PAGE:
The guy who I credit most for the team’s turnaround is Kyrie Irving. He’s supposedly someone that bought in from the start and was allegedly an early fan of Coach David Blatt, who himself played point guard. Whatever their relationship, Irving’s game up to now has been sterling other than two warts – he’s never played D and he looks too much for his own shot. Those two things are no longer an issue.
A week or so after going for 55, Kyrie had as many first half assists as he did shots. When needed, he will score, but Kyrie has dialed down the offense to surprising degree, and that sudden surplus of offensive oxygen seems to be feeding everyone. JR Smith for one seems to really benefit, giving the team its first serious scoring threat from the two guard since Waiters went to the bench.
Indeed, JR Smith’s active hands have made a difference on defense somewhat unexpectedly. He had 5 steals last night, the fifth time in sixteen games that he’s had 3 steals or more. Iman Shumpert may find it tough to carve out minutes if Smith keeps playing like this.
That said, Shump has been the defender that was advertised, holding opponents to 11.3% lower FG% from outside 16 ft in his 8 Cavs games. He’s also averaging 2.4 steals per 36 minutes.
You could see almost from the beginning how this game was going to go. The Cavaliers were moving the ball as well as they have all year, and tallied assists on 18 of their first 25 baskets. Here the ball reaches four players before ending in LeBron’s hand for a slam off a cut.
When the Cavs play like this it’s visual poetry. The selfless actions – giving up your shot to help another guy get a better shot or consciously looking for opportunities to get a guy going by getting them easy hoops – are just so cool to watch. Inside ourselves we know how difficult it is to figuratively pass up our wide-open jumper to afford someone else a chance, but in the case of basketball, at least, it makes things markedly better for everyone.
Yet, where it all begins for this team is on the defensive end and the Cavaliers played hard-nosed defense – Clips shot 40.5% prior to last stanza — until the scrubs came in. The defense continually created opportunities (18 points off 11 opportunities entering 4th), as on this play, as the team showed the same defensive intensity in the third quarter as the first.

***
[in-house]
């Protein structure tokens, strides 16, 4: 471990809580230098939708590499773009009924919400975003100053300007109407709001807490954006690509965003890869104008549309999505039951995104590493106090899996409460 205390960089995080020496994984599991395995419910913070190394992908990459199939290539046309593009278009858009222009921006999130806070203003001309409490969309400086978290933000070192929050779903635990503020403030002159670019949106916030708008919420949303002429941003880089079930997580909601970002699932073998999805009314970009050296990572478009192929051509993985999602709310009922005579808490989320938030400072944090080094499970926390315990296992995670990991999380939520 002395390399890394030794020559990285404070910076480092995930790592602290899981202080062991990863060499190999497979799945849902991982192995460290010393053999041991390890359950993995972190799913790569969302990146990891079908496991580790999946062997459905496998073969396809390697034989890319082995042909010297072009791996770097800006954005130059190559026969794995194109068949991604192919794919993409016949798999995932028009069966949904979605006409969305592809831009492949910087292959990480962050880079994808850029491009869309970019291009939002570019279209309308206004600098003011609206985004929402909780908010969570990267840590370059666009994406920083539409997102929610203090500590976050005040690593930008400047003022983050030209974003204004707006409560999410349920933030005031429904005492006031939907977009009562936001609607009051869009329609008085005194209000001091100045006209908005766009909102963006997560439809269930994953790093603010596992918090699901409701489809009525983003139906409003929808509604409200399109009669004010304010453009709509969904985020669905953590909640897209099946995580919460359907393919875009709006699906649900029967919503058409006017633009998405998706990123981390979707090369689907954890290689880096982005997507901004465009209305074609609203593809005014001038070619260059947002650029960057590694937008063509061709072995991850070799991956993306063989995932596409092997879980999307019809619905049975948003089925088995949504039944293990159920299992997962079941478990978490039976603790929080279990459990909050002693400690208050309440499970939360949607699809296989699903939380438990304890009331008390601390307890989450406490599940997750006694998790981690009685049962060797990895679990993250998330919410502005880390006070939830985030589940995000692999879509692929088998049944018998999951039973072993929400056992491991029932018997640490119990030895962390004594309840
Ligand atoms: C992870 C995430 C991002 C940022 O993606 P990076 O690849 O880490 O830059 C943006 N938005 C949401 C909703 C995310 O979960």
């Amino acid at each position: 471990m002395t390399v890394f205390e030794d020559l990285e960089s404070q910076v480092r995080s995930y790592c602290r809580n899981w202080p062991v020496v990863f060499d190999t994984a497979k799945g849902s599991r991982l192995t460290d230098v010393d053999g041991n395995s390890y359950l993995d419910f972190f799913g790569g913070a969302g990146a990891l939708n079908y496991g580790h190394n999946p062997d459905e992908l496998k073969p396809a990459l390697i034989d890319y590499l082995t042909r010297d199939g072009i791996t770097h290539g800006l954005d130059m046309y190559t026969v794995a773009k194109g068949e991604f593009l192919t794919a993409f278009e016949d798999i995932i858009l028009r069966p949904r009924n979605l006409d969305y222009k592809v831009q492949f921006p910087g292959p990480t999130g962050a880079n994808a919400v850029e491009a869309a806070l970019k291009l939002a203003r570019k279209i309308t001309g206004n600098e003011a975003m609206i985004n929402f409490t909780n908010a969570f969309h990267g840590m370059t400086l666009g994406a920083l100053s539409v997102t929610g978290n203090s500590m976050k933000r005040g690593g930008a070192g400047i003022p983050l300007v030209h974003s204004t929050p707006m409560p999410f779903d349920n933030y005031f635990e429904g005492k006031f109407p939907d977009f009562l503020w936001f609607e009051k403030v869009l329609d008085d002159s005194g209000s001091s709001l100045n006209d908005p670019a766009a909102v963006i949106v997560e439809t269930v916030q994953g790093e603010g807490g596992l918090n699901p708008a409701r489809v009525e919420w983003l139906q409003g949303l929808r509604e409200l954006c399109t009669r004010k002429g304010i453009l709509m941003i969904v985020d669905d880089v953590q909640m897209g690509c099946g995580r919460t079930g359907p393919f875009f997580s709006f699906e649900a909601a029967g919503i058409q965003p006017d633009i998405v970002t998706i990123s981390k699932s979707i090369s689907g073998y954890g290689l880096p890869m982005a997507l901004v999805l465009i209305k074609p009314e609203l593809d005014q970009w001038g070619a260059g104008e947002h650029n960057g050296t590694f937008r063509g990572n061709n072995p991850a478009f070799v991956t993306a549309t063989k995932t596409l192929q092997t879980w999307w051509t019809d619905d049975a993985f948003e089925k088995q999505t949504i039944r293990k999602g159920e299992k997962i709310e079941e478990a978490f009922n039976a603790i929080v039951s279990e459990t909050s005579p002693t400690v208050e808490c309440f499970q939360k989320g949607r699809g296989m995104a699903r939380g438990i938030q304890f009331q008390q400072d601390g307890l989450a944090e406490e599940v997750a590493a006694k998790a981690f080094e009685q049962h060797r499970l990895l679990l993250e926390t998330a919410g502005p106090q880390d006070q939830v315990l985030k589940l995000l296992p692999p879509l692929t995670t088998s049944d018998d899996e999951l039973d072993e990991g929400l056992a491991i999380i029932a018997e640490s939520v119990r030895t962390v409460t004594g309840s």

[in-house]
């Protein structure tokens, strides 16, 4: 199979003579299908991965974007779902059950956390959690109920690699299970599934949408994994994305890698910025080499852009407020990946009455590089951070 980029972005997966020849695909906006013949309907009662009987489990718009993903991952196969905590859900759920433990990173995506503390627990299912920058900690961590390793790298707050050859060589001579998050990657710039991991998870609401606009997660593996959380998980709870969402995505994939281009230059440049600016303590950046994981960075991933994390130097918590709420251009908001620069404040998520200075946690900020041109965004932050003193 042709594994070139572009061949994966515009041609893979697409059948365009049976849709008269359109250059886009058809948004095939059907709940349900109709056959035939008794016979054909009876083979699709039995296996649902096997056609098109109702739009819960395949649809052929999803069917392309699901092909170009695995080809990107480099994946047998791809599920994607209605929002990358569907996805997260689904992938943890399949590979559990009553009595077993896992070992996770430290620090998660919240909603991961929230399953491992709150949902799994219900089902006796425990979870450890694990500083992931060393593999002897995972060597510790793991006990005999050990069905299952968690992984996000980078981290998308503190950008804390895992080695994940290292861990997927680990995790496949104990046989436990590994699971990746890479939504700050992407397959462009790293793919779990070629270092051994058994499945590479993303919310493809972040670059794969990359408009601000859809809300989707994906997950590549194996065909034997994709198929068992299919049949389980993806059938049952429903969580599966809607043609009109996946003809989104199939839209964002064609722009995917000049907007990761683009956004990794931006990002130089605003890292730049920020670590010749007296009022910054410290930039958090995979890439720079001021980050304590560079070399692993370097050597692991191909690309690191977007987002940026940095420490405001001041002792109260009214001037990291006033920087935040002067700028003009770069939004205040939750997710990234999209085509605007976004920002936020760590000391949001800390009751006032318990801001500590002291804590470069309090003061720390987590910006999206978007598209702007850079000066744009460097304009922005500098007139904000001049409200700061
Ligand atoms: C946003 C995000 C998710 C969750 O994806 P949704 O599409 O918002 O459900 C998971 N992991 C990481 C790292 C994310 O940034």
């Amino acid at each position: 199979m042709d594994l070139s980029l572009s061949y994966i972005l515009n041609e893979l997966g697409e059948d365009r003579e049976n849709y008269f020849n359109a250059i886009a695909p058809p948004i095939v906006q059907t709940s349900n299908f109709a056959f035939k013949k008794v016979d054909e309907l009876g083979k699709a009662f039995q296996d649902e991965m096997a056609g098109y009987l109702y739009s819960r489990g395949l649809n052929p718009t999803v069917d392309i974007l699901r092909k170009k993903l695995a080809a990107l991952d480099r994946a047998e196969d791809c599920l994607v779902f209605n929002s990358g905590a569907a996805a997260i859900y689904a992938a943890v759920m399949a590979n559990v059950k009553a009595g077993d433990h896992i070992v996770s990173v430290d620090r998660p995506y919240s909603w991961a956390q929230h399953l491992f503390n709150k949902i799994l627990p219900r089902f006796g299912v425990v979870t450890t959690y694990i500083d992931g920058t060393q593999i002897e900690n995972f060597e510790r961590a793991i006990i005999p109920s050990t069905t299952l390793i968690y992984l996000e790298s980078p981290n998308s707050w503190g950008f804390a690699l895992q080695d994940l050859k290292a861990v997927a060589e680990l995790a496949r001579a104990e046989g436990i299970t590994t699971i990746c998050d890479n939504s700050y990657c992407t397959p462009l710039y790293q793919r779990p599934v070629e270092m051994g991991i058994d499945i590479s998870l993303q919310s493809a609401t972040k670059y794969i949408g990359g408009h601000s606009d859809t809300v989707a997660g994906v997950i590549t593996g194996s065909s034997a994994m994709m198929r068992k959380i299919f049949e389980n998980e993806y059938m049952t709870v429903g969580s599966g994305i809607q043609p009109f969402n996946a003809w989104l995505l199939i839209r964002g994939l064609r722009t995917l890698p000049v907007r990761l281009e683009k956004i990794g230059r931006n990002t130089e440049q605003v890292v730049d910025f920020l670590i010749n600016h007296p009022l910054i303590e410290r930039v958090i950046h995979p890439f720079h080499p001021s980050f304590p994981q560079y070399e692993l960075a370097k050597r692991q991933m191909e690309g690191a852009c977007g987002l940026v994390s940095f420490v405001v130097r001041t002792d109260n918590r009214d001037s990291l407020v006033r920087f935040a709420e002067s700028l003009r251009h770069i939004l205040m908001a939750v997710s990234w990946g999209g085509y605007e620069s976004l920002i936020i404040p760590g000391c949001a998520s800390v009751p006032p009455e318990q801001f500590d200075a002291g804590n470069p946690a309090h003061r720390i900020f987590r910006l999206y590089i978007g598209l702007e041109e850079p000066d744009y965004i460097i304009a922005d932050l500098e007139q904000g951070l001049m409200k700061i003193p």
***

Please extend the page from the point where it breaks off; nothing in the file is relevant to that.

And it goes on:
This too is something that LeBron alluded to yesterday: “We've bought in to what the coaching staff wanted us to do. Our mindset is this is what we're going to do defensively every single time down, no matter the mistakes, we're going to do it every single time, and I think that's resulted in us being more consistent defensively.”
It’s sort of entertaining to watch a clusterfuck like the Knicks or the Kings play out in the same way some enjoy eavesdropping on bickering couples one table over. It’s sort of a seedy illicit thrill watching it all implode, but what’s even more satisfying is to see what we’re witnessing with this Cavaliers team, a growing cohesion and identity for doing the hard work (see defense and rebounding) that wins championships and forsaking personal stats for a potential shared prosperity.
Only that prosperity seems nowhere as speculative anymore. It took a couple savvy personnel moves but we’re seeing exactly the Finals contender we expected, and they’re doing it with defense. At this point, even the vaunted West Conference doesn’t look to imposing for the Cavaliers to cut down to size.
Tonight it’s on to Indianapolis for a game against the Pacers. I’ll be tweeting and posting live video tonight. Follow me on Twitter @CRS_1ne, and read my column Saturday in the Cleveland Scene blog.